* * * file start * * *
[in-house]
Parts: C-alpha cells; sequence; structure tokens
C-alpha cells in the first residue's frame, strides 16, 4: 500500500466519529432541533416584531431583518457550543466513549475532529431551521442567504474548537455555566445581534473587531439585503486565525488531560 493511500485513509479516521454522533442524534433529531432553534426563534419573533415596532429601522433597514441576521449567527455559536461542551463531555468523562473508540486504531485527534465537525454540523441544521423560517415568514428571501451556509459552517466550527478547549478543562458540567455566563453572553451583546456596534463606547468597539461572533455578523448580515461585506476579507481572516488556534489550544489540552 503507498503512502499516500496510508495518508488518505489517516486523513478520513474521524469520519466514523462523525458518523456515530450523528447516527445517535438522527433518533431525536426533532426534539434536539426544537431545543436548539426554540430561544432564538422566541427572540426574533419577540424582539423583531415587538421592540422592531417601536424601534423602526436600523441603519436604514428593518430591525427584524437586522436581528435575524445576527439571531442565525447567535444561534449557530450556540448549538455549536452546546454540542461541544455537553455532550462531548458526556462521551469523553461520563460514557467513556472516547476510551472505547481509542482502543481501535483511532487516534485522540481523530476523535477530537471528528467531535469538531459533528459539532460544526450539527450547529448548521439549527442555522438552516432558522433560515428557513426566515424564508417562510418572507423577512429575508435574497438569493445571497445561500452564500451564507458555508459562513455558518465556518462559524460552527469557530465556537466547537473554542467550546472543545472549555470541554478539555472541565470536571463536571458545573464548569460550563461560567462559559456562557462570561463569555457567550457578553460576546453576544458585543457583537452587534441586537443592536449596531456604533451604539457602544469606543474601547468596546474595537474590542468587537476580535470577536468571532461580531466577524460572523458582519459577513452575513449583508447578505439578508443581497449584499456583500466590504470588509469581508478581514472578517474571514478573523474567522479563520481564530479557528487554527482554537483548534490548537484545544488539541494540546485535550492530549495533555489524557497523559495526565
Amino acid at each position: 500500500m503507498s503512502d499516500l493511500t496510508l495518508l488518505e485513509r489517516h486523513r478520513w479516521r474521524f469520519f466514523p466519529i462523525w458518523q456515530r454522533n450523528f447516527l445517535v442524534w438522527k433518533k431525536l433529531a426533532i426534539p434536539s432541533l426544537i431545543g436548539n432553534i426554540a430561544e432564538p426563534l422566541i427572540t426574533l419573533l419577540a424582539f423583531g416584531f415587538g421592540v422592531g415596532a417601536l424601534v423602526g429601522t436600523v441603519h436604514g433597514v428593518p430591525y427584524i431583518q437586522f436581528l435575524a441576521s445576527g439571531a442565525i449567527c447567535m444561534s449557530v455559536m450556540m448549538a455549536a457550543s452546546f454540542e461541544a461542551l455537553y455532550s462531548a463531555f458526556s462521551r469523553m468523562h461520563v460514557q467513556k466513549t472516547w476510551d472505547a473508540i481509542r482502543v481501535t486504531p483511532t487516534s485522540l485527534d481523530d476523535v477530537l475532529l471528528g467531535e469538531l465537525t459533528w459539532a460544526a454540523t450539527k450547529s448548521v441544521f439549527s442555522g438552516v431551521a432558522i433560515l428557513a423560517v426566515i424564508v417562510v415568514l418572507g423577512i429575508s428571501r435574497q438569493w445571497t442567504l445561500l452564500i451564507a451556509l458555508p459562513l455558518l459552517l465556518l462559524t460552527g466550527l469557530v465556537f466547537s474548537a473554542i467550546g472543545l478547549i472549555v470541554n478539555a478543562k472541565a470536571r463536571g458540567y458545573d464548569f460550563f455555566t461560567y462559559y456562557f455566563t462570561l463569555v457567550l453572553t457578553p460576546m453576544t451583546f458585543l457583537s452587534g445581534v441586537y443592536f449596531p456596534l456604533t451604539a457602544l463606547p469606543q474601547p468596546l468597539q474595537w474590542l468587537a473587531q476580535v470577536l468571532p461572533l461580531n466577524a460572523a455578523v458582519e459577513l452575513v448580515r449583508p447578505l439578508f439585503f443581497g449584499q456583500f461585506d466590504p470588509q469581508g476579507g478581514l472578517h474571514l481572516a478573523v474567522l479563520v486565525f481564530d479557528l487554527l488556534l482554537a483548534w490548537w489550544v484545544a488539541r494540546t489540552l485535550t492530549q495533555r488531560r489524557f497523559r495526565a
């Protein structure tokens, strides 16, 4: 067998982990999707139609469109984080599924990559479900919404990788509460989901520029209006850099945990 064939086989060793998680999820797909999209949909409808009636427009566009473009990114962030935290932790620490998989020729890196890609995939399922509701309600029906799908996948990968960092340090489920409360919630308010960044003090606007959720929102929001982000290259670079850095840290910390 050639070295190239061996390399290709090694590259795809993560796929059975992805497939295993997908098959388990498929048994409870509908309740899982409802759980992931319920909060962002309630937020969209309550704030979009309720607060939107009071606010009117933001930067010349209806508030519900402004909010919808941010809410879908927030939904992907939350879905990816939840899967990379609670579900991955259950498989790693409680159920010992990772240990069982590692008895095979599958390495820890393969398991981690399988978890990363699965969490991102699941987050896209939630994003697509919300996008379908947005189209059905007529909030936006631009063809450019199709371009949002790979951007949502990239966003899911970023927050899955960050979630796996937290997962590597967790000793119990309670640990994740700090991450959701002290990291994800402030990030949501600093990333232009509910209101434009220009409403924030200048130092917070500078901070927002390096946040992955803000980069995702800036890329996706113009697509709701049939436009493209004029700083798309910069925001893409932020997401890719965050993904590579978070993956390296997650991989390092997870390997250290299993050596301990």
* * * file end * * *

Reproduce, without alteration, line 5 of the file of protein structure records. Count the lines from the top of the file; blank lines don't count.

């Protein structure tokens, strides 16, 4: 067998982990999707139609469109984080599924990559479900919404990788509460989901520029209006850099945990 064939086989060793998680999820797909999209949909409808009636427009566009473009990114962030935290932790620490998989020729890196890609995939399922509701309600029906799908996948990968960092340090489920409360919630308010960044003090606007959720929102929001982000290259670079850095840290910390 050639070295190239061996390399290709090694590259795809993560796929059975992805497939295993997908098959388990498929048994409870509908309740899982409802759980992931319920909060962002309630937020969209309550704030979009309720607060939107009071606010009117933001930067010349209806508030519900402004909010919808941010809410879908927030939904992907939350879905990816939840899967990379609670579900991955259950498989790693409680159920010992990772240990069982590692008895095979599958390495820890393969398991981690399988978890990363699965969490991102699941987050896209939630994003697509919300996008379908947005189209059905007529909030936006631009063809450019199709371009949002790979951007949502990239966003899911970023927050899955960050979630796996937290997962590597967790000793119990309670640990994740700090991450959701002290990291994800402030990030949501600093990333232009509910209101434009220009409403924030200048130092917070500078901070927002390096946040992955803000980069995702800036890329996706113009697509709701049939436009493209004029700083798309910069925001893409932020997401890719965050993904590579978070993956390296997650991989390092997870390997250290299993050596301990």